In the 2007 film, “Live Free or Die Hard,” Bruce Willis as New York City Police Detective John McClane stops the villain who has sabotaged the U.S.’s network of traffic signals, rail transport and air traffic control. The villain also has forced the evacuation of numerous federal buildings with a false anthrax alarm, with some of his men infiltrating a Maryland facility by posing as a hazmat cleanup team to sneak in and kill the guards.

This scenario is no longer fiction. In its Jan.-April 2014 issue of the ICS-CERT Monitor, the U.S. Department of Homeland Security (DHS) confirmed that a public utility was compromised when a “sophisticated threat actor” gained unauthorized access to its control system network, demonstrating that fictional attacks have become all too real. After notification of the incident, ICS-CERT (Industrial Control Systems Cyber Emergency Response Team), an agency within DHS, validated that the software used to administer the control system assets was accessible via Internet facing hosts.

These attacks will become more common, says Ben Beeson, vice president for Cyber Security and Privacy at Lockton Companies, based in Washington, D.C. They are also likely to become more significant and destructive. Companies need to understand that their physical assets also are at risk, not just their data, he adds.

[Related story: Cyber insurance in the spotlight: Senate mulling federal data breach protections]

Form for filing lawsuit and pens

Cyber insurance today

Currently, most companies buy cyber insurance to cover three areas of cost from a data breach or violation of data privacy, Beeson explains:

  • Data breach response costs, including notification costs, hiring a forensics IT team, a crisis communications firm, and a credit bureau to offer monitoring
  • Regulatory costs, in defending actions by the Federal Trade Commission or a state attorney general, for instance, and any civil fines
  • Class action defense costs, from a suit by owners of credits cards whose financial data has been compromised or by banks suing a retailer for the cost of canceling and reissuing credit cards

There are other areas of financial impact that also are insurable under specific policies, for example, business interruption costs and losses while a computer network is down. These costs may include the cost to restore data that has been destroyed. Until recently, Beeson points out, much of this coverage has been included in standard business interruption policies because there have been few claims. As the number and severity of claims increases, the cost of the policies also is likely to increase.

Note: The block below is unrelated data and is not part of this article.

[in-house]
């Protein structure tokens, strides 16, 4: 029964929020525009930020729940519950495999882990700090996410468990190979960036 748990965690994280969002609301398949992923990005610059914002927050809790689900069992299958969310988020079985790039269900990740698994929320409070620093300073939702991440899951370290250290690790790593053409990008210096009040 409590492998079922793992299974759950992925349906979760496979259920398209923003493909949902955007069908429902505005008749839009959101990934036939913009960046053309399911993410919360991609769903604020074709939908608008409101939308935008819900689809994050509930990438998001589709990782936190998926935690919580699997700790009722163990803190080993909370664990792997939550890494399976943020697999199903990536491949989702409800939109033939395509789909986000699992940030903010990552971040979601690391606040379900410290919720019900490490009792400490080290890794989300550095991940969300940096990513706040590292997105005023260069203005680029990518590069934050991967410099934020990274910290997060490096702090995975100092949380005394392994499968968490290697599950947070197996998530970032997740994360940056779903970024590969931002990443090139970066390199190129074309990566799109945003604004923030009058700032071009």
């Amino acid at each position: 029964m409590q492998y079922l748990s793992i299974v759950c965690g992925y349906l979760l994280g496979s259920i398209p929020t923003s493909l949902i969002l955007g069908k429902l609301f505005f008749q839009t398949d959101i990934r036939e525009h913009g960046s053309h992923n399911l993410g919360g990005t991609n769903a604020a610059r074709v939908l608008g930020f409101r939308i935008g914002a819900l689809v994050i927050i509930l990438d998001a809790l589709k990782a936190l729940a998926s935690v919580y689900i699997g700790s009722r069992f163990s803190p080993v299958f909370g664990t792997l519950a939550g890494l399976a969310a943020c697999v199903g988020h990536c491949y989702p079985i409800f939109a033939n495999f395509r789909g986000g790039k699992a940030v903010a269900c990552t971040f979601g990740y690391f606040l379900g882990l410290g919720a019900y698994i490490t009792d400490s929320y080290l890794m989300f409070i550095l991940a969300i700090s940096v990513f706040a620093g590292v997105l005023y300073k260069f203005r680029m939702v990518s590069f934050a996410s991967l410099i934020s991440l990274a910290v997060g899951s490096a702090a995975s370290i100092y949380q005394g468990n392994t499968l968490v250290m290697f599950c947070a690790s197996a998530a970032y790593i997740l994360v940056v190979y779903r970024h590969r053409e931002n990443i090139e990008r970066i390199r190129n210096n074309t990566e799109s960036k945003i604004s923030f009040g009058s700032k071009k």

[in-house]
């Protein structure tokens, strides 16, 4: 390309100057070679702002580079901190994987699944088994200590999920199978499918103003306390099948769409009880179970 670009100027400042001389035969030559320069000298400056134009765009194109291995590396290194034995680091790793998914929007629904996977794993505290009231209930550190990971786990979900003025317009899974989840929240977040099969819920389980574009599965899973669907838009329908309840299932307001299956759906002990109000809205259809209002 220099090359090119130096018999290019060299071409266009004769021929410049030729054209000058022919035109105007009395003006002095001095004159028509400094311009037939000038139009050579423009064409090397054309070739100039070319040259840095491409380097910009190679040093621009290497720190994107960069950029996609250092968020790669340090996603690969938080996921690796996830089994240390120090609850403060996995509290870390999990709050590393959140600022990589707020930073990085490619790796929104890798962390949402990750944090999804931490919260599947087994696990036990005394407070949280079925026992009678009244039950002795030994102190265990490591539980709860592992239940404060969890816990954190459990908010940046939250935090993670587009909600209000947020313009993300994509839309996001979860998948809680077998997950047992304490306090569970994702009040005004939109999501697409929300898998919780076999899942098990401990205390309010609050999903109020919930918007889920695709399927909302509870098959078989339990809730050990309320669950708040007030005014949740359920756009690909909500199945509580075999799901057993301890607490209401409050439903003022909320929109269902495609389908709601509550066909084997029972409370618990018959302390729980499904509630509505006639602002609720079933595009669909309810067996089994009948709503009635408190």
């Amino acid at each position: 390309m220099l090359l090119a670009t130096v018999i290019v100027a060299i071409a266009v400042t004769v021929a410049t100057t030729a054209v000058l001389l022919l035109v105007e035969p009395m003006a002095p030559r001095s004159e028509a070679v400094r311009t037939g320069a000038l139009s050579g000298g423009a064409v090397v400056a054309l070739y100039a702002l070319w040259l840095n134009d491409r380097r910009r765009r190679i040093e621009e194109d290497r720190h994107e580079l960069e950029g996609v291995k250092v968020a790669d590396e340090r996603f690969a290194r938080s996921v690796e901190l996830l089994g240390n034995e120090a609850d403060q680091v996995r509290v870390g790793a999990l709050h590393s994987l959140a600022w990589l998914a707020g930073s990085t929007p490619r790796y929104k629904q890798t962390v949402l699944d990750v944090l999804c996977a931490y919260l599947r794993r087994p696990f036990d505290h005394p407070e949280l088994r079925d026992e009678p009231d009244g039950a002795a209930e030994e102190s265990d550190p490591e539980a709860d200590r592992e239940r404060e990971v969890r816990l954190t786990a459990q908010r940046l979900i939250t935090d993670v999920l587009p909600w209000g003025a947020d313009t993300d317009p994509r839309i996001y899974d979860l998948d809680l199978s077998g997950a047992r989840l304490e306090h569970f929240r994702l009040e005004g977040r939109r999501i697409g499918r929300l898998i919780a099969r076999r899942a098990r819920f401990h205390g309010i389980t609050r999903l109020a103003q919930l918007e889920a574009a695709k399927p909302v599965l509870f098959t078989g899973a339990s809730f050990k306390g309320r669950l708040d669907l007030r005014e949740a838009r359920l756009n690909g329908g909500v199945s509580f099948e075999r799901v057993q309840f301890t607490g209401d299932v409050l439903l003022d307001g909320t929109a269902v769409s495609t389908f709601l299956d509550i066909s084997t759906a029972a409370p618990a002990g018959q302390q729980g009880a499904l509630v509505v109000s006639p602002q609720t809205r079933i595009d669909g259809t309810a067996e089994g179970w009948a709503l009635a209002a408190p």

Power plant turbine under repair

(Photo: Arogant/Shutterstock)

Physical damage coverage

Using the example of a destructive cyberattack on an oil pipeline, Beeson says that the operators now have to worry about physical damage to the pipeline itself, property damage to the equipment used to operate the pipeline or to a third party’s property, and possible bodily injury, as well as business interruption. “This is a huge issue for insurance companies that write legacy property insurance policies,” he says. An attack on a utility causing physical damage to a turbine, for example, would be excluded under a Lloyd’s policy. If the utility was insured by a U.S. domestic carrier, the policy is likely to be silent or provide limited coverage.

The risk to an organization’s physical assets is understandable when you think about how much in our lives is controlled by electronics, for example, the ability to close your garage door or adjust your house lights from your smartphone. Beeson points out that a cyberattack that causes physical damage is more feasible and there is more motivation. Previously, for a data breach, he explains, hackers wanted to monetize personal data, commit corporate espionage or steal intellectual property. Now, hackers want to destroy a company.

Beeson also notes that the operational technology that controls industrial systems wasn’t intended to be secure; it was intended to be available and open. At one time, industrial processes for critical infrastructure were built to be isolated, but now the processes are connected to a corporate IT network, which is connected to the Internet. “That gives a hacker a back door to get in,” he explains. Companies have found they can operate their systems remotely without as many employees, by connecting their systems to their IT networks, which reduces costs. “But you improve profitability at the risk of your security,” he says.